Everyone, close your eyes and raise your hand if you’re one of the millions of people who love listening to podcasts.
Oh, perfect! I’m not the only one out there often feeling a bit like a nerd when I mention the latest thing I’ve heard form one of the many podcasts that I religiously follow. Like most people, they range from the comedic to the serious and enlightening, some are constantly in my heavy rotation while others come in for a few months of my life and quietly exit. One of the things I love most about podcasts, though, is their ability to relate to my life, personally and professionally, and develop what I love without it feeling like a chore. So, I thought I’d share some art-related podcasts with you today. Without further ado, here are a few:
Hosted by Tamar Avishai, an art historian turned financier before becoming an independent radio producer who now works as an adjunct lecturer at the Museum of Fine Arts, Boston, TLP quickly became a podcast that I constantly look forward to listening to. Each episode, Avishai takes an artwork and discusses it. She opens each podcast by talking to people at the MFA Boston before giving the more art historical approach to the work. What I most enjoy about The Lonely Palette is that it caters to every level of art lover out there. It is a bit of a how-to guide that encourages art novices to become comfortable in looking at art and experiencing museums. It empowers you to know that what you see is exactly what you should see. Meanwhile, seasoned connoisseurs have the opportunity to reflect on artworks both well-known and obscure – maybe even works long forgotten by the usual museum-goer. Me, myself? I am by no means an art history expert but even with plenty of the academic clout one might think necessary to appropriately ‘understand’ a work, I learn new things every single time I tune in. TLP can be found on Spotify, Soundcloud, Apple Podcasts and other go-to podcast sites.
Or B@S as they refer to themselves on their page is an artist-focused, weekly podcast founded by Duncan Mackenzie, Richard Holland, and Amanda Browder in 2005. Today, B@S features over 20 collaborators and offers over 600 interviews with contemporary artists and members of the art world. From Kerry James Marshall (Episode 61, you’re welcome) to Mary Jane Jacob, Patricia Maloney to David Hockney and a number of institutions and groups, B@S really covers the gambit of the contemporary art world. The tone of the podcast is fun-loving and airy but don’t let that fool you. Artists discuss many different topics from the exciting to the heavy. If you love getting to know more about the artists you love today, B@S is a great podcast to try out if you haven’t already. You can give B@S a listen here and on Spotify.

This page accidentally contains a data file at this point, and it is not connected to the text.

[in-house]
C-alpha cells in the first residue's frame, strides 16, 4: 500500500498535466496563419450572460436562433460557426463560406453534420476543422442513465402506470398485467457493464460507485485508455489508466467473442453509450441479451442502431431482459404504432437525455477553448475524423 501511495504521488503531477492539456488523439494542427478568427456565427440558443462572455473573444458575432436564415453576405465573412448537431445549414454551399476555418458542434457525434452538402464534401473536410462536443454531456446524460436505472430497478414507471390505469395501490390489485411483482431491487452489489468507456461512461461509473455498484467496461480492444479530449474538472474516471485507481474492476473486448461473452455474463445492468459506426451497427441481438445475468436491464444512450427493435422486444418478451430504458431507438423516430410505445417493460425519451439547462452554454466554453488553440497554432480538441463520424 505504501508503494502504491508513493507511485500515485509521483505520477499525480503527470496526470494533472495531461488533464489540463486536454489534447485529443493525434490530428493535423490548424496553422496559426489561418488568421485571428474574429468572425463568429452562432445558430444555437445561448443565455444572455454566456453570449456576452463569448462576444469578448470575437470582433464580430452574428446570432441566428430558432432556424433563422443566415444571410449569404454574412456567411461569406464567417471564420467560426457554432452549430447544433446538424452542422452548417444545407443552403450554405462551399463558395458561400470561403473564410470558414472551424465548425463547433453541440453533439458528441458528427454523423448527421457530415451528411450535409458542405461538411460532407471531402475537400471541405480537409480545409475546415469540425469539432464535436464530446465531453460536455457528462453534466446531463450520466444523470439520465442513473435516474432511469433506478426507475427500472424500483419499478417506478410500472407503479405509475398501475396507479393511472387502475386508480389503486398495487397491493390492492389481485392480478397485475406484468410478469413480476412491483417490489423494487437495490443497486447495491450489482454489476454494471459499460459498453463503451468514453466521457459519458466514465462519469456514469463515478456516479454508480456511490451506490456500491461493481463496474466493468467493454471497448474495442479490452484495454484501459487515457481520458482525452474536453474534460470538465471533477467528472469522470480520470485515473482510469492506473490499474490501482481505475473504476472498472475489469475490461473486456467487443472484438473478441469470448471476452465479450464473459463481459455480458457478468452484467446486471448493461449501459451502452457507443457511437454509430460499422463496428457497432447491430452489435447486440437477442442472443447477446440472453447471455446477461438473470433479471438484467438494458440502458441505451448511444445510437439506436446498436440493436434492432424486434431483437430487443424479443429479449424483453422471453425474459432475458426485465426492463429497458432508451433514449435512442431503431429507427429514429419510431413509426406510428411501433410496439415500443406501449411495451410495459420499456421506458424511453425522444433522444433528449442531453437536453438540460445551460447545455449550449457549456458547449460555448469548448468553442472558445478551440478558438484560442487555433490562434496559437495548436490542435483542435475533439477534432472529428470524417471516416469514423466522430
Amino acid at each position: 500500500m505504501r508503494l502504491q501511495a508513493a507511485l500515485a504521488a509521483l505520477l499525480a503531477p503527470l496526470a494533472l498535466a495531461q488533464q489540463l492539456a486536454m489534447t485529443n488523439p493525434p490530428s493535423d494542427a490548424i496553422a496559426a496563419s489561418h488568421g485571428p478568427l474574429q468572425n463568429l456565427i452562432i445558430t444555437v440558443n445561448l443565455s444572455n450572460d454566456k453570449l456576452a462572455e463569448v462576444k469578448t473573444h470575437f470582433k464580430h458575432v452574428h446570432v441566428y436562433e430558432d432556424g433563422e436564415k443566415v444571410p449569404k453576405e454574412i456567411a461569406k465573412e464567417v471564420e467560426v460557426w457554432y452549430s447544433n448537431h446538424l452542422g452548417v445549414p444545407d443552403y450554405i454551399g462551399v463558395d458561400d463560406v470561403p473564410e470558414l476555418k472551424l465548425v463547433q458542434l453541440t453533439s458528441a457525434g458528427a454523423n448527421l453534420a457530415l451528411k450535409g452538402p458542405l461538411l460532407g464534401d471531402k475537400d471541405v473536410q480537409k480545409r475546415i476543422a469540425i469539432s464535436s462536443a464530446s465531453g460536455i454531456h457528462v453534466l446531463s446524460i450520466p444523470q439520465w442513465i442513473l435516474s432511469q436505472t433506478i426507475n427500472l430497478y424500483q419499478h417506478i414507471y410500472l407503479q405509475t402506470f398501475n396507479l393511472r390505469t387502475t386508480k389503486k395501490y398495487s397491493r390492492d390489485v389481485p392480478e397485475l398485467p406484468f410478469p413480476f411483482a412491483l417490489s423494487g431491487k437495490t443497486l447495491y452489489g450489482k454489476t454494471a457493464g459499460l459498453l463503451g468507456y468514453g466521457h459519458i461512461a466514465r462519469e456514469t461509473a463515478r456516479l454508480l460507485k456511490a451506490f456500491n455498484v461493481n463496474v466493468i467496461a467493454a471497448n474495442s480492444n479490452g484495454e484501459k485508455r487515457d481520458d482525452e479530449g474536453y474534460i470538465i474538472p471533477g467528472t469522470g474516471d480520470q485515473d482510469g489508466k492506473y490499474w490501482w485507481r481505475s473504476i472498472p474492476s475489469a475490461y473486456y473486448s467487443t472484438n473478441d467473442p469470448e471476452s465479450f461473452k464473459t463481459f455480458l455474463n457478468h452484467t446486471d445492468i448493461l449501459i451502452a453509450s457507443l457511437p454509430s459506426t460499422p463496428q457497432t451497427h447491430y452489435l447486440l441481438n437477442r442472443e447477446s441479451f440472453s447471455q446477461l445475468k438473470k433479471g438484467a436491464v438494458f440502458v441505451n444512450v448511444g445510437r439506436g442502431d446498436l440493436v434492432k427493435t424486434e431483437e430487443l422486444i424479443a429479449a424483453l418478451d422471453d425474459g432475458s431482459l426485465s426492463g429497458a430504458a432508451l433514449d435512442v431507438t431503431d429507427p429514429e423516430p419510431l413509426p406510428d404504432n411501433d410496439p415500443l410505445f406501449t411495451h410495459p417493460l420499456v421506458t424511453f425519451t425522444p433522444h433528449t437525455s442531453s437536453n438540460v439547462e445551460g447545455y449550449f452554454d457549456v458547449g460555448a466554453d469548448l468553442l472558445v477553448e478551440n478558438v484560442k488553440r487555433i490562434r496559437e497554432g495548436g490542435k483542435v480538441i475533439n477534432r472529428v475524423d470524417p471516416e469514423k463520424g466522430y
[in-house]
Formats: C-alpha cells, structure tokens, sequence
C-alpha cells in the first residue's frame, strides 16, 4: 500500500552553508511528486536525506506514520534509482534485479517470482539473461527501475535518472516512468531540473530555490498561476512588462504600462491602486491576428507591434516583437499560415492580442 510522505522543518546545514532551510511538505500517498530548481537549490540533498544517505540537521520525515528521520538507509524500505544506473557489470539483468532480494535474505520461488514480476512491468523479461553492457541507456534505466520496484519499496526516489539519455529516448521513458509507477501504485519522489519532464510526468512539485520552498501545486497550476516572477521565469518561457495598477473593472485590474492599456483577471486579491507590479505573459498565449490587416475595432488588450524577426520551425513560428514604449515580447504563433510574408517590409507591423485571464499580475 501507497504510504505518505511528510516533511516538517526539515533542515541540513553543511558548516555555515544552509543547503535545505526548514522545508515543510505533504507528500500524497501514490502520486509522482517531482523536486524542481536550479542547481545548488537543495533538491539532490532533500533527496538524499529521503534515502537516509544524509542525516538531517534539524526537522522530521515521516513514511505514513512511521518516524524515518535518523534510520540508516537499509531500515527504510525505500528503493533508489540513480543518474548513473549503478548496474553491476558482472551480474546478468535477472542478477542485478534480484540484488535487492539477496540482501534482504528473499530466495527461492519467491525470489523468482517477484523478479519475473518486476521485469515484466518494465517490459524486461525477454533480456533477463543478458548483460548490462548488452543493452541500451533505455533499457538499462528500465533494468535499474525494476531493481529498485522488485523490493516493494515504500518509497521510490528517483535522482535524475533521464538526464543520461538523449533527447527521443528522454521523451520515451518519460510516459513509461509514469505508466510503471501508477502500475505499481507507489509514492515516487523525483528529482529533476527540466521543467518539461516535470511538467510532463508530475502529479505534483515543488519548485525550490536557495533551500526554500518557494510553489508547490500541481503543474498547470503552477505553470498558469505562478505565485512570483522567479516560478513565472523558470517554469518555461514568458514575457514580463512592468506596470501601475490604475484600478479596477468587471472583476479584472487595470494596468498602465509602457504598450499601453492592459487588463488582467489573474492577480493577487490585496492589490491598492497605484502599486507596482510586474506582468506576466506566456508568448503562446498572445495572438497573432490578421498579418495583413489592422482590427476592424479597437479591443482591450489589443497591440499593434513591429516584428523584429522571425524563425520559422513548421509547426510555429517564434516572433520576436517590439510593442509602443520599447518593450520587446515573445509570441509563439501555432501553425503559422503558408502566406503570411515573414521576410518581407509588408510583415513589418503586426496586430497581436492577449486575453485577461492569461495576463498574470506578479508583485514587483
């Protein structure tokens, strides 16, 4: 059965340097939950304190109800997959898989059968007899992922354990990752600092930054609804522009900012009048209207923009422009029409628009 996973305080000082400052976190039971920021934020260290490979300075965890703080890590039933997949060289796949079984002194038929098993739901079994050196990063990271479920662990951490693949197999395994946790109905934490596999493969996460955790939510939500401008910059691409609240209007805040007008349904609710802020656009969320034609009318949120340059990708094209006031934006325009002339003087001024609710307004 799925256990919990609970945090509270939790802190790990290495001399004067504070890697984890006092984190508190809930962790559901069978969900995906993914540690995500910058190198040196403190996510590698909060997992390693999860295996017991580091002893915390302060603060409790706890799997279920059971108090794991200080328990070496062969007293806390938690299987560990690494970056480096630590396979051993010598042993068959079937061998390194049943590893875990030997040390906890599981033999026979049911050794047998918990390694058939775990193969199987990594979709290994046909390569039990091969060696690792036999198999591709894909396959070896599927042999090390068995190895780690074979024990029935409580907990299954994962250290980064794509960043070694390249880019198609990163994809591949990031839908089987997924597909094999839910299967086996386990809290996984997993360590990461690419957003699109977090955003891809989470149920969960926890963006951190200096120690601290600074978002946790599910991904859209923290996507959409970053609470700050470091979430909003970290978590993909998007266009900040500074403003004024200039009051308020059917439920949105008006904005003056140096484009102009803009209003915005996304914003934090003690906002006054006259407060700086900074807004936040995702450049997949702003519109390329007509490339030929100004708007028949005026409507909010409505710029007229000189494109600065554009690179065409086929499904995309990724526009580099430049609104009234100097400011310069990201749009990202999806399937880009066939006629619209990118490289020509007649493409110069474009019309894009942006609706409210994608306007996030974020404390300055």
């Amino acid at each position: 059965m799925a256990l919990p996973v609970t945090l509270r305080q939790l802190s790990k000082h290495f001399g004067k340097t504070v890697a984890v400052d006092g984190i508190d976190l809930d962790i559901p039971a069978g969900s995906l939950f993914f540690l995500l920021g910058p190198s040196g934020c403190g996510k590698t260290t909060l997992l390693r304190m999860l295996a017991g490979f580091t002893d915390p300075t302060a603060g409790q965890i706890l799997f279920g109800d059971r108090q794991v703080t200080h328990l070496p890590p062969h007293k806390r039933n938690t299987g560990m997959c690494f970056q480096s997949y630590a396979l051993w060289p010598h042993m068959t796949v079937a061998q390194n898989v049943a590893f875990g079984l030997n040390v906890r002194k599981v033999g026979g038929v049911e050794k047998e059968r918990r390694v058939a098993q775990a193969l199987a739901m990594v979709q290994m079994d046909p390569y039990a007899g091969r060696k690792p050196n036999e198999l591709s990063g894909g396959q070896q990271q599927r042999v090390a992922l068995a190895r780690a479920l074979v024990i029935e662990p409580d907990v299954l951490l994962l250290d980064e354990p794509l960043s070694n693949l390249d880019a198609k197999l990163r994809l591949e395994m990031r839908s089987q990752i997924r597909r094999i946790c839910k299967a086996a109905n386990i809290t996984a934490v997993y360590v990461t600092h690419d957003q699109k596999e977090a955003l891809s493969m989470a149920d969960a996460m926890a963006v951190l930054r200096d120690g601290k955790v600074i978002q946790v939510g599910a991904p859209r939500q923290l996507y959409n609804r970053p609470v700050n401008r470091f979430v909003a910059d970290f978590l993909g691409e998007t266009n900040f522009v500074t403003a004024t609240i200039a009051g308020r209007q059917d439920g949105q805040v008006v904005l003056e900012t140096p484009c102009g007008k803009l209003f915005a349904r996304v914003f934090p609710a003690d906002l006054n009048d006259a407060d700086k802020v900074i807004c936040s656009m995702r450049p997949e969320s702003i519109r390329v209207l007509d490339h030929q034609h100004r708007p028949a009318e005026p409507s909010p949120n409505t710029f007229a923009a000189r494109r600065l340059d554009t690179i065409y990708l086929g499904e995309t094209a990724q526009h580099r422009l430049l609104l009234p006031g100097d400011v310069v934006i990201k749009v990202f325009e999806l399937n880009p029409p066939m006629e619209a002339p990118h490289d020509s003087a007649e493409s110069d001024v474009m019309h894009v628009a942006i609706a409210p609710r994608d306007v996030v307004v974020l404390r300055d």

This is definitely the millennial’s art podcast and I say that lovingly because I’m a pretty proud millennial myself. Hosted by Broad City’s Abbi Jacobson in partnership with WNYC and the Museum of Modern Art, these short and sweet episodes don’t feel elitist at all. Jacobson, who introduces herself and her academic art background, gives bite-size chunks of art history and mixes them with lighthearted, sometimes comical, commentary about art. Quite frankly, at times it feels like you’re at a museum with your friends. A Piece of Work is only 10 episodes long so it isn’t a huge commitment to go from start to finish. You can find it here, on the MoMA’s website.
Unlike the other podcasts I’ve listed here, the ArtCast if a bi-weekly review of galleries and exhibitions around London. Hosted by Laura Lennard, Caz Murray, and Vikki Kosmalska, each offers their thoughts on exhibitions – usually over a glass of wine. So far, they have reviewed nine shows discussing everything from the history of the artists and artworks displayed, to the feel of the exhibition, the hang of the artworks, and what they liked and didn’t like about the exhibition. The ArtCast allows the listener to explore an exhibition they might not be able to see his or herself. If you listen to their commentary, you might also find yourself asking similar questions as you go through either the same exhibitions they explore or others. The ArtCast can be found on Spotify, Podtail, and iTunes/Apple Podcasts.
Each week, the MAN – Modern Art Notes – Podcasts features Tyler Green speaking with artists, curators, authors, and conservators. Sometimes, the topic is a 20th century artists and other times, it’s a contemporary artist discussing their own works. Each episode is about an hour long taking on a long-form journalistic feel. In comparison to some podcasts, this show is very much so an interview and has featured hundreds of voices within the art world since it began in 2011. Green, in addition to running the podcast, is an art historian, himself, critic, and author. Jam-packed with incredible information and history, the podcast is not for the faint of heart, it requires attention, but it’s well-worth the time committed to giving it a listen. You can find the MAN Podcast on iTunes/Apple Podcasts, SoundCloud, Google Play, Stitcher, RSS, and Spotify.
These three are by no means the only art podcasts out there and it’s easy to find more through a simple Google search. These three, though, are a good introduction if you’re looking for somewhere to begin. So, on your next commute, or run, or while you’re cooking dinner tonight, mix it up with a little art history in the form of a podcast.